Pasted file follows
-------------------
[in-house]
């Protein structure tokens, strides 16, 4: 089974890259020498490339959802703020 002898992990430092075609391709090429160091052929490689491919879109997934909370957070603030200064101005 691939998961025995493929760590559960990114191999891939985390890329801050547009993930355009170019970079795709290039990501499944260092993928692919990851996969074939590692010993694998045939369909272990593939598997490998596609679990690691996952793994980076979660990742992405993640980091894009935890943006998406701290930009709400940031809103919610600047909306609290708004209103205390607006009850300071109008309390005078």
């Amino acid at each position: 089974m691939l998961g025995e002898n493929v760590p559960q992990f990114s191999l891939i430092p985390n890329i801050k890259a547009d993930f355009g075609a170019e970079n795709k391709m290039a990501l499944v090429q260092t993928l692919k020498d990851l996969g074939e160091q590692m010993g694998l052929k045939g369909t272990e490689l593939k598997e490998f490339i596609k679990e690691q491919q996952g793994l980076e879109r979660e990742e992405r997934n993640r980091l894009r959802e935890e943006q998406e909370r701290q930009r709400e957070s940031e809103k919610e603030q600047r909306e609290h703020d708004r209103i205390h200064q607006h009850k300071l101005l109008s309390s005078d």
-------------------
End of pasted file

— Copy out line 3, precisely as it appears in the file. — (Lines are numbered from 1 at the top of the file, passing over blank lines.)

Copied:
């Amino acid at each position: 089974m691939l998961g025995e002898n493929v760590p559960q992990f990114s191999l891939i430092p985390n890329i801050k890259a547009d993930f355009g075609a170019e970079n795709k391709m290039a990501l499944v090429q260092t993928l692919k020498d990851l996969g074939e160091q590692m010993g694998l052929k045939g369909t272990e490689l593939k598997e490998f490339i596609k679990e690691q491919q996952g793994l980076e879109r979660e990742e992405r997934n993640r980091l894009r959802e935890e943006q998406e909370r701290q930009r709400e957070s940031e809103k919610e603030q600047r909306e609290h703020d708004r209103i205390h200064q607006h009850k300071l101005l109008s309390s005078d």